As generative AI continues to gain traction, Amazon has introduced the following policies: Books written by bots These have become a headache for e-commerce companies after they flooded the platform in large numbers.
Generative AI’s ability to generate prose, poetry, lyrics, images, audio, and video in general is captivating the world, and people with little or no skills are turning to technology to generate content. Ta.
But the same technology comes with its own set of complications that Amazon is in the process of fixing. According to an article, the “jack of all trades” is currently full of books written by bots. wired.
This article does not say exactly how many AI-generated books are sold on the platform, but the platform has a wide range of books covering a variety of genres, with some The problem is low-quality titles. Earlier this year, author Caitlin Lynch called this “AI nonsense.” Post to X (Formerly Twitter).
Even more concerning is that some books bear the names and likenesses of real human authors. For example, this summer, author and publishing industry professional Jane Friedman discovered five of her books incorrectly listed as hers on Amazon.
One deceptive title is “How to quickly create and publish an e-book.” And the people behind these bots are determined in their unscrupulous activities. According to a report in Wired, there’s a “complete hustle culture on YouTube videos.”
These encourage viewers to get rich easily by creating AI-generated content for Kindle, with titles like:
“How to Create Undetectable AI Content for Amazon KDP (Guaranteed).”
These modern money-making mechanisms make it difficult for readers looking for books to obtain quality reading material written by humans.
Also read: ChatGPT’s real-time web browsing frees you from limited data in 2021
Faced with this dilemma, Amazon has begun taking steps to address the problem in the past few weeks. The company currently has a cap on the number of books a single author can publish. Also, policy It would require authors to disclose whether their books were written by humans or generated by AI.
“Amazon has an ethical obligation to disclose this information,” Friedman said.
“Authors and publishers should already be disclosing this information, but if they aren’t, Amazon, along with all retailers and distributors, needs to mandate it.”
Not doing so would amount to “creating distrust and confusion,” she added.
Authors Guild CEO Mary Rasenberger agreed: “We will require platforms and publishers across the board to flag AI-generated material as such. “I’ve been advocating for legislation.”
AI bots destroyed Amazon.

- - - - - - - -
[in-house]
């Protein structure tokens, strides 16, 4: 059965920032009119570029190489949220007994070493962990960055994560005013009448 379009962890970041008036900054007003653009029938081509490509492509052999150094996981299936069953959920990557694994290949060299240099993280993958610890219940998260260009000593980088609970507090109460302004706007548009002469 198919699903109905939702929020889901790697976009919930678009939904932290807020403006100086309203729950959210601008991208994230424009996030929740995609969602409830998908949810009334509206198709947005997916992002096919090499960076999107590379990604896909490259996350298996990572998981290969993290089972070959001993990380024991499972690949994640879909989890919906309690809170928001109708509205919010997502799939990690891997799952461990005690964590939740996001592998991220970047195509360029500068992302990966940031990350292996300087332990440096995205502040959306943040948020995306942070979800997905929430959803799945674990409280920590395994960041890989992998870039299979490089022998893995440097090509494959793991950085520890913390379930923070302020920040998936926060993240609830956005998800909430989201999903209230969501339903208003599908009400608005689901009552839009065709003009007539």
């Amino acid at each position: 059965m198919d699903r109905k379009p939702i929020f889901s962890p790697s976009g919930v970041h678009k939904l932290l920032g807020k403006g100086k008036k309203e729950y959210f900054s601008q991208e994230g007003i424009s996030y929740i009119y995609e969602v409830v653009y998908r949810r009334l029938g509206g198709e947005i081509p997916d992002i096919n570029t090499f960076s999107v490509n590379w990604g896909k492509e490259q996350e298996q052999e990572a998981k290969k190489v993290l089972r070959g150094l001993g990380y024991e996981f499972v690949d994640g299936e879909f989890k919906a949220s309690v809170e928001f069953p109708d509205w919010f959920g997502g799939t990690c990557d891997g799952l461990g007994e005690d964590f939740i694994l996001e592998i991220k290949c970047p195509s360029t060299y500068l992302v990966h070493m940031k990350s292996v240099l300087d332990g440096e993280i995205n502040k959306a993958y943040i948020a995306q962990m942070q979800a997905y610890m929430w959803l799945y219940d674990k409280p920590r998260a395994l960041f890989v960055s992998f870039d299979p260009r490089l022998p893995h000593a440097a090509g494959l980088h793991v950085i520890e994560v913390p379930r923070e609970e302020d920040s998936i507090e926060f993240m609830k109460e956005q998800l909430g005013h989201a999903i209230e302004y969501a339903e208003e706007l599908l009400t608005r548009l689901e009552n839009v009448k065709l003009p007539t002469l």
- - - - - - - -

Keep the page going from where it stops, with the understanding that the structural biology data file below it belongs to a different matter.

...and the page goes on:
Take a look at this chart of the top 100 best-selling contemporary romance e-books for teens and young adults.
There are actually 19 legitimate books displayed.https://t.co/fy9rtV6Ck6
The rest is clearly AI nonsense for click farms.@AmazonKDP What are you doing about it? pic.twitter.com/cziuKcQrq3
— Caitlyn Lynch, aka Katherine Bilson (@caitlynlynch6) June 26, 2023
But there is another way
However, there are other ways to address this issue, one of which is the use of AI detectors.
Several AI detection startup People separately interviewed by Wired suggested Amazon could experiment with AI detection technology to close loopholes and make it easier to flag AI-generated material.
Reality Defender, one of the AI detection startups, says that while it started with a focus on deepfake images, it has now expanded to text detection as well, a service that other companies also offer. This could be the solution to Amazon’s problems.
The CEO of another startup, GPTZero, has similar confidence.
“We are definitely able to bring this technology to e-commerce platforms and are currently in discussions with various vendors to do so.”
Winston AI founder John Renaud already has several publishers among his customers.
Amazon also has an obligation to meet customer expectations for high-quality books written by humans, but there are also concerns about why the company hasn’t adopted tools to automatically flag books created by AI. . Amazon declined to comment for this story, but spokeswoman Ashley Vanicek issued a written statement.
“Amazon is constantly evaluating new technologies and is committed to providing the best shopping, reading, and publishing experience possible for our authors and customers.”
There is skepticism about the accuracy of AI detection tools and their results, which may be why Amazon is taking a cautious approach to AI detection tools.
A paper published by researchers at the University of Maryland shows that the detector’s results can be flawed.
“These detectors are unreliable in real-world scenarios,” they say. I have written.
Another study conducted in July by researchers at Stanford University showed how the detector is biased against writers whose first language is not English.
OpenAI, the maker of ChatGPT, had to shut down its AI classification following criticism over poor results.
After a failed experiment with Turnitin’s AI detection program, Michael Coley of Vanderbilt University said, “We do not believe that AI detection software is an effective tool to use.”